The four months following the 2020 Elections have been a whirlwind, to say the least. The fervor, meticulosity, and ubiquity that for months accompanied any and all mention of November 3rd seems, on the surface, to have died down. However, there is still much to glean from the less visible (but far from inconsequential) aspects of the election. Professional analysts and dilettantes alike have spent hours upon hours dissecting these aspects in order to gain a better understanding of what exactly contributed to the phenomena that we observed leading up to and following Election Day. There are those who have delved deeper than merely the state level, or even county level results; analyzing voting precincts as well as congressional and legislative districts to get a better grasp of what exactly happened last November. The results of these in-depth analyses have been crucial to our understanding of voting trends. For example, precinct analysis of Orange County, CA revealed a Democratic collapse among Vietnamese voters that was overshadowed by a county wide pro-Democratic swing. The nebulous, notorious cabal of amateur analysts, journalists, and psephologists known as “Election Twitter” has dedicated an impressive amount of time to researching the allocation of split precincts in the hopes of calculating the presidential margins of all 435 U.S. congressional seats. The conclusions have been stunning. Because of increasing interest in state and local elections, the detail with which voters, observers, and candidates can identify shifting trends and pinpoint what circumstances yielded which results has increased astronomically. Much has been learned on a micro level about nearly every state. One notable exception to this is the Commonwealth of Virginia.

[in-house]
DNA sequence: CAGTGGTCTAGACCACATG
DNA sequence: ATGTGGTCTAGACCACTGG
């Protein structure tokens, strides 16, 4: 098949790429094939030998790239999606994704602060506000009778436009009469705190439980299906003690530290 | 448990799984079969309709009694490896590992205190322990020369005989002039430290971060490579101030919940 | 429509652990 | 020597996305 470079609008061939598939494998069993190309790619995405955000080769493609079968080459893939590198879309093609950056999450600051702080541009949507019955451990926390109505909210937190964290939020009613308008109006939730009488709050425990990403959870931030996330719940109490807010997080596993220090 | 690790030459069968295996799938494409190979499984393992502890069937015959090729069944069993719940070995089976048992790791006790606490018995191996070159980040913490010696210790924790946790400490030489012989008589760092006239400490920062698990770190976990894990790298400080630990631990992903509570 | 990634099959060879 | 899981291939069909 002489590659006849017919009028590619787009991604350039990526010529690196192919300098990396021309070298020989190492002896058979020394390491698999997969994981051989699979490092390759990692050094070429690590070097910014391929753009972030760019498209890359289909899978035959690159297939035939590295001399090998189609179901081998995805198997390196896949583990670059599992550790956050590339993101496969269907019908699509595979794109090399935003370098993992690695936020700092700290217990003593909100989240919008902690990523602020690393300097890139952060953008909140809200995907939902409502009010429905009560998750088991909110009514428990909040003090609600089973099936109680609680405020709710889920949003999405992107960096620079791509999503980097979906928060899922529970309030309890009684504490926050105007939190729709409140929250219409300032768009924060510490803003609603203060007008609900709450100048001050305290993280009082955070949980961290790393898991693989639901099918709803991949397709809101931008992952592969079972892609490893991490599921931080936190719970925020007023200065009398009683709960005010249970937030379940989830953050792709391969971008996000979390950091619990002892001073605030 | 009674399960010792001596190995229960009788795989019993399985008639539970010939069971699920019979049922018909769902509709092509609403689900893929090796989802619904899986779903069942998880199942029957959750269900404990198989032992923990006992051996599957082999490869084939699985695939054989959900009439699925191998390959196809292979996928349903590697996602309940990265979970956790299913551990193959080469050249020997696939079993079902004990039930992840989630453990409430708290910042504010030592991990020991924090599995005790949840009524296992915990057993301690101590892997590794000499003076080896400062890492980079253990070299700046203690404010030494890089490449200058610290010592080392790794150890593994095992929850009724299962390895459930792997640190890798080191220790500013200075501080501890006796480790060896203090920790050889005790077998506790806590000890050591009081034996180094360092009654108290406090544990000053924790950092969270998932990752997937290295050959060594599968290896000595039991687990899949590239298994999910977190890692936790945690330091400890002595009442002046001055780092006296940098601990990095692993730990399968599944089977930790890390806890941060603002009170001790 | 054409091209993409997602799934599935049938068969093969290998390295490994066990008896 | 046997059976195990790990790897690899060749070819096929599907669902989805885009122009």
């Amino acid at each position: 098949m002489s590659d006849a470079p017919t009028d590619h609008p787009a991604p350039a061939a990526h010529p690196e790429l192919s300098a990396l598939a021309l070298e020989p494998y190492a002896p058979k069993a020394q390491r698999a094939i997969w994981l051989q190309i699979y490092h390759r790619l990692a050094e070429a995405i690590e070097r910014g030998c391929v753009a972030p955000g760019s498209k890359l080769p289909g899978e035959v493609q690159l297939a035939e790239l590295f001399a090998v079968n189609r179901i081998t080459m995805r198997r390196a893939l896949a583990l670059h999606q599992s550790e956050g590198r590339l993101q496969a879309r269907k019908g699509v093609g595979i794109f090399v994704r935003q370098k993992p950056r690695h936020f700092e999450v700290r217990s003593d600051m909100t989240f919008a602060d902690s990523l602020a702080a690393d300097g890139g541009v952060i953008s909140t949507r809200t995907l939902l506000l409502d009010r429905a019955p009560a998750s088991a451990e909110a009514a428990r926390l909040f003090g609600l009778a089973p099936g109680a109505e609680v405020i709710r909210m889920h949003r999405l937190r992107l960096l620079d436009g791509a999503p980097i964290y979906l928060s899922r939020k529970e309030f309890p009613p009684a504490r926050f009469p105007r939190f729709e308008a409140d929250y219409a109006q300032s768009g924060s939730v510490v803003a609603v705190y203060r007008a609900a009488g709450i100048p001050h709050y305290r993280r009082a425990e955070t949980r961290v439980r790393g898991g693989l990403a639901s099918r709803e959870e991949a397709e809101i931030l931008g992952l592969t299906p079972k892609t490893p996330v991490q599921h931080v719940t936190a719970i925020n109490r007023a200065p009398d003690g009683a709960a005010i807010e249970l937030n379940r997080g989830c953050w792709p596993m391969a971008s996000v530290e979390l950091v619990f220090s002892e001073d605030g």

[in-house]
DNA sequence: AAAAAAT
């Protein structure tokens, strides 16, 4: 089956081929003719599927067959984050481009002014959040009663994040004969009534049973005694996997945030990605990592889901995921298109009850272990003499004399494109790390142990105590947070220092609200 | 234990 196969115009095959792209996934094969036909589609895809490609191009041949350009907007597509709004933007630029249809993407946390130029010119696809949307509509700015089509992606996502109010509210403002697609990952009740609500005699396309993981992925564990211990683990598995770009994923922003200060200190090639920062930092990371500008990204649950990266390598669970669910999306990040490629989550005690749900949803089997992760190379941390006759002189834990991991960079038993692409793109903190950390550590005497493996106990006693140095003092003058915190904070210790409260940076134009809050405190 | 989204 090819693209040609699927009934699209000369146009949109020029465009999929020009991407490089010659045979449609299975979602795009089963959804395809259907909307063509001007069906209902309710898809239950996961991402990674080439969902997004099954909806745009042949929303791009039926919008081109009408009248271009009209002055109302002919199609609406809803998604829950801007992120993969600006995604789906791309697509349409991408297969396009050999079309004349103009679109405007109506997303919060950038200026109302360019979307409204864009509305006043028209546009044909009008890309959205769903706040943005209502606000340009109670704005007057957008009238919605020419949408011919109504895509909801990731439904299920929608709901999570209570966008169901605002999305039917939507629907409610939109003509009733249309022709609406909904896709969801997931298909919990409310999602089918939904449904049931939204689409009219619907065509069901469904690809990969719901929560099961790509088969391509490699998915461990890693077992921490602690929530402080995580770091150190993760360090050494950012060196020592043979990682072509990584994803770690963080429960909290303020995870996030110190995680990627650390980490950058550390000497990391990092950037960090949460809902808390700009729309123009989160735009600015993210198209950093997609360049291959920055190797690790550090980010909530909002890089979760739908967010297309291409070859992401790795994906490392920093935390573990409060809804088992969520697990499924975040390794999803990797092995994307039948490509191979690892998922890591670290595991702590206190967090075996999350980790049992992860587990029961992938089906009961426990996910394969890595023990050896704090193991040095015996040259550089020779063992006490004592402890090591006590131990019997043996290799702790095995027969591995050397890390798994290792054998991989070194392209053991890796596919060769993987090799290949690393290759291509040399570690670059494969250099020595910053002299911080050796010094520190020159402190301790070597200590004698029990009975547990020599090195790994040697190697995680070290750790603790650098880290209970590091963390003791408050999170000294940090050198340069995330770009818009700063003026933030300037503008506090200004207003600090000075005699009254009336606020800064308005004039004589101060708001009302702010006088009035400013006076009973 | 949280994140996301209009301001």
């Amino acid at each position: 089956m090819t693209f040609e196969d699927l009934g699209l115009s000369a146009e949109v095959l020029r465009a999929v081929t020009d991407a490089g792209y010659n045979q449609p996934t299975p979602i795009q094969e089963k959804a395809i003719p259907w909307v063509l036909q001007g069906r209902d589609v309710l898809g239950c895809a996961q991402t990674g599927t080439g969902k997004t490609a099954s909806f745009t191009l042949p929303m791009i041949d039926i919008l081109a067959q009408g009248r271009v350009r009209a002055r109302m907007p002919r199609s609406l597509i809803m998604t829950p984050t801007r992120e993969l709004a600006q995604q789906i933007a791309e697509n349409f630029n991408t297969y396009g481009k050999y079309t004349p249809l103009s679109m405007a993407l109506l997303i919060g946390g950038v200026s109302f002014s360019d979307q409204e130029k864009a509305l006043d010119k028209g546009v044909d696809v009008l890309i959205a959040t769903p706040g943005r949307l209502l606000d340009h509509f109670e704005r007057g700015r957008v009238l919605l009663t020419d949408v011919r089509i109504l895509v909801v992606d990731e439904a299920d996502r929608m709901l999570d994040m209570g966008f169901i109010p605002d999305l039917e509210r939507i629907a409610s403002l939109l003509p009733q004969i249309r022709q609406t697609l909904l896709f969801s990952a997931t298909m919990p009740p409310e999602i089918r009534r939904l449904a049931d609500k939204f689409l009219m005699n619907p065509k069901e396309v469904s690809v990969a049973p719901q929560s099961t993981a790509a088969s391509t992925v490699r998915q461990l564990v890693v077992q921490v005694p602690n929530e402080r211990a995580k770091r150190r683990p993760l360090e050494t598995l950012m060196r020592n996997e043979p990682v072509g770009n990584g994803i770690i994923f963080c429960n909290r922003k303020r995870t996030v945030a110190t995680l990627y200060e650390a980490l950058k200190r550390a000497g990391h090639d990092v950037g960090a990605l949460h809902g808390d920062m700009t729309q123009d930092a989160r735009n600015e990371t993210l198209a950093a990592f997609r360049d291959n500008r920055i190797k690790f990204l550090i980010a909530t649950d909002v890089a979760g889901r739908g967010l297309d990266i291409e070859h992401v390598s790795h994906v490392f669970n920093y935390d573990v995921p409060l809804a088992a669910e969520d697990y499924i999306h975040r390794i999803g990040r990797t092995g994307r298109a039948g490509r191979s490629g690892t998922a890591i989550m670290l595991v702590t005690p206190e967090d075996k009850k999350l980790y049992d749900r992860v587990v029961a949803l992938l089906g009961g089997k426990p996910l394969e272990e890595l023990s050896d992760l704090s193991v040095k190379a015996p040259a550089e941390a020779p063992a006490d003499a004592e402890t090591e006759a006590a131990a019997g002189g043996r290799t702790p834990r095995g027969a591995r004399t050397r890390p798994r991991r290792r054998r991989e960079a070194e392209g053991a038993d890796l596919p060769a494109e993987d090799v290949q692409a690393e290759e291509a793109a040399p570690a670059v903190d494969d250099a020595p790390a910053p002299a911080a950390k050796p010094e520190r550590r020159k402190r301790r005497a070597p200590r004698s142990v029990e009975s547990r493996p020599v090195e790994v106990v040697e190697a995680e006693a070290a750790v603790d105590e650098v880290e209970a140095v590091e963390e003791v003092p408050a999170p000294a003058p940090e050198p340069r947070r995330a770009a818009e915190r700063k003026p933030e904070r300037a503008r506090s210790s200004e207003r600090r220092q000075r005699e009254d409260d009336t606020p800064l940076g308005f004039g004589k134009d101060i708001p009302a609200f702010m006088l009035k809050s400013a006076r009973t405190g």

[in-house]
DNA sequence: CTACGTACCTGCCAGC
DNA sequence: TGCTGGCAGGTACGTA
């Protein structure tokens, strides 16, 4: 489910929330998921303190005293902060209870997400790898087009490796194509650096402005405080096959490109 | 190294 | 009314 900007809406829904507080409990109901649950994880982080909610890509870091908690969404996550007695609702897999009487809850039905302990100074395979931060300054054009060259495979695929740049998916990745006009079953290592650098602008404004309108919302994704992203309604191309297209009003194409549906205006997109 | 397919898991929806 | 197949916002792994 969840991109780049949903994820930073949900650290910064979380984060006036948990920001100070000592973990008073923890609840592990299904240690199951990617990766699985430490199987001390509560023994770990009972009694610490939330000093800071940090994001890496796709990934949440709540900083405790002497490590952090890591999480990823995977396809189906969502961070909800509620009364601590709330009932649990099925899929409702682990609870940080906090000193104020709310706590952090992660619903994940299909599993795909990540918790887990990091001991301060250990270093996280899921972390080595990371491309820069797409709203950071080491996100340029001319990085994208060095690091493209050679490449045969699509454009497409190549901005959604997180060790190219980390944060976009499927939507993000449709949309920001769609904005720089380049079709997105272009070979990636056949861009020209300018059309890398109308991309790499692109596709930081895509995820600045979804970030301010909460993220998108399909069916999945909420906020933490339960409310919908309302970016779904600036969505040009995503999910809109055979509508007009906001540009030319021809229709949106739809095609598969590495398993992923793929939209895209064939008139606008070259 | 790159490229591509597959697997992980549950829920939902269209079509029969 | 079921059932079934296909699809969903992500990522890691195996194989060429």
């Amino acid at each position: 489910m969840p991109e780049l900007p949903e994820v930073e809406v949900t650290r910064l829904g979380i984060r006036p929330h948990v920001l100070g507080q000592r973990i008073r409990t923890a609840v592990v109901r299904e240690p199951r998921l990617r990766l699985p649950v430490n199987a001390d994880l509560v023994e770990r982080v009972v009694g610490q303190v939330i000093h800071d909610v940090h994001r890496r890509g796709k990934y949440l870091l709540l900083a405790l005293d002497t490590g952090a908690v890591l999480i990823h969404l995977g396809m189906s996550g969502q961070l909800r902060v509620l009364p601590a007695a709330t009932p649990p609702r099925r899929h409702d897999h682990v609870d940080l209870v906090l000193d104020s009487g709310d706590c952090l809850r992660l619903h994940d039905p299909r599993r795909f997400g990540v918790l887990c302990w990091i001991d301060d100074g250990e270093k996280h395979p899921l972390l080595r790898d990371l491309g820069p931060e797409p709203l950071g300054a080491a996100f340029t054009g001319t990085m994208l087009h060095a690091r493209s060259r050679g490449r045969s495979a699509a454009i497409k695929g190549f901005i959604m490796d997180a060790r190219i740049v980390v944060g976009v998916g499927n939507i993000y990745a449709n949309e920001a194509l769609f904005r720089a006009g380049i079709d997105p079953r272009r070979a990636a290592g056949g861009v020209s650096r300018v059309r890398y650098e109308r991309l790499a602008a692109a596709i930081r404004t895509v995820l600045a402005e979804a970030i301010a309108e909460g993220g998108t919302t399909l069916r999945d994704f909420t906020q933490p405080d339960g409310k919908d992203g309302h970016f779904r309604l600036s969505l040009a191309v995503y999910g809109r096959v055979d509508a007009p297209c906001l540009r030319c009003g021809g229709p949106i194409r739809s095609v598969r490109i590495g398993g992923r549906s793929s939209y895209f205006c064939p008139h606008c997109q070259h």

What’s up with Virginia? Virginia was one of the many states that experienced a surge in absentee voting last year. The problem with this uptick was not how fast Virginia could count these ballots (it counted well over 95% of them within 24 hours of poll closing), but rather how these ballots were allocated.
In most states, absentees are allocated to precincts. If a voter lives in precinct A, and votes with an absentee ballot, their vote appears in the precinct A tallies. Ostensibly, this makes a fair amount of sense. It’s an efficient way to account for votes that are not of the typical format (in-person) and therefore do not work well with the established infrastructure. However, there is a caveat– Virginia has Central Absentee Precincts (CAP).
In Virginia, a voter who lives in precinct A, but votes by absentee, has their vote tallied in their county’s CAP. To a casual observer who is only concerned with county results, this makes no difference. Decision Desk or the New York Time’s 2020 election results page will display Virginia’s results by county with perfect accuracy. The problem arises when looking deeper than the county level; How did my neighborhood vote? That’s a question that becomes much more complicated with CAPs. It’s easy to figure out how the non-Absentee voters in your precinct voted, but it’s much more difficult to know how many people in your precinct voted Absentee, and how they voted. Sure, you could look at the non-Absentee vote, but that is an incredibly flawed metric. Republicans overwhelmingly voted non-absentee, so those numbers are far from a fair representation of one’s precinct. There is a clear issue here, and the consequence is a lack of meaningful analysis of the 2020 Presidential election in Virginia.